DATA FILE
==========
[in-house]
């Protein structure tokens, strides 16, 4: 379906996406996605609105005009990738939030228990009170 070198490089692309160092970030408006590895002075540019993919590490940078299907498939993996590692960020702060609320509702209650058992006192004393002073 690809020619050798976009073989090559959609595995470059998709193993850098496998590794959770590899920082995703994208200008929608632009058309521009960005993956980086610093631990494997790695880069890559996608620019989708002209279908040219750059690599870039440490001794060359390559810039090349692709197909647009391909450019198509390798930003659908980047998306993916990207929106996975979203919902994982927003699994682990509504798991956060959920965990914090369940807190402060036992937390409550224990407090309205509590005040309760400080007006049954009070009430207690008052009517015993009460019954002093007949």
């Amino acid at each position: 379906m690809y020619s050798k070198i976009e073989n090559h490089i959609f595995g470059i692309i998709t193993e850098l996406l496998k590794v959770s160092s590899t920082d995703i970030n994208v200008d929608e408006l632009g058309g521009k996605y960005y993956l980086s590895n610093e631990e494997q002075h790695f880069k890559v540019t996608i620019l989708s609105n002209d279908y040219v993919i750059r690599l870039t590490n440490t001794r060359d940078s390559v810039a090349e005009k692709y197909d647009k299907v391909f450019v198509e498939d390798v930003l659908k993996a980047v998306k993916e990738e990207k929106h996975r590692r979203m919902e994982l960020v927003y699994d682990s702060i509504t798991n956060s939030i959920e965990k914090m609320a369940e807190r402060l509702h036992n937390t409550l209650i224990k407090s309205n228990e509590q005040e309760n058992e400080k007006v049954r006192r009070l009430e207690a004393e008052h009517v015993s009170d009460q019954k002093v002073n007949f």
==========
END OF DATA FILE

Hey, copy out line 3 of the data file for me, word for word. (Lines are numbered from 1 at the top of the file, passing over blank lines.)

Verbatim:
């Amino acid at each position: 379906m690809y020619s050798k070198i976009e073989n090559h490089i959609f595995g470059i692309i998709t193993e850098l996406l496998k590794v959770s160092s590899t920082d995703i970030n994208v200008d929608e408006l632009g058309g521009k996605y960005y993956l980086s590895n610093e631990e494997q002075h790695f880069k890559v540019t996608i620019l989708s609105n002209d279908y040219v993919i750059r690599l870039t590490n440490t001794r060359d940078s390559v810039a090349e005009k692709y197909d647009k299907v391909f450019v198509e498939d390798v930003l659908k993996a980047v998306k993916e990738e990207k929106h996975r590692r979203m919902e994982l960020v927003y699994d682990s702060i509504t798991n956060s939030i959920e965990k914090m609320a369940e807190r402060l509702h036992n937390t409550l209650i224990k407090s309205n228990e509590q005040e309760n058992e400080k007006v049954r006192r009070l009430e207690a004393e008052h009517v015993s009170d009460q019954k002093v002073n007949f």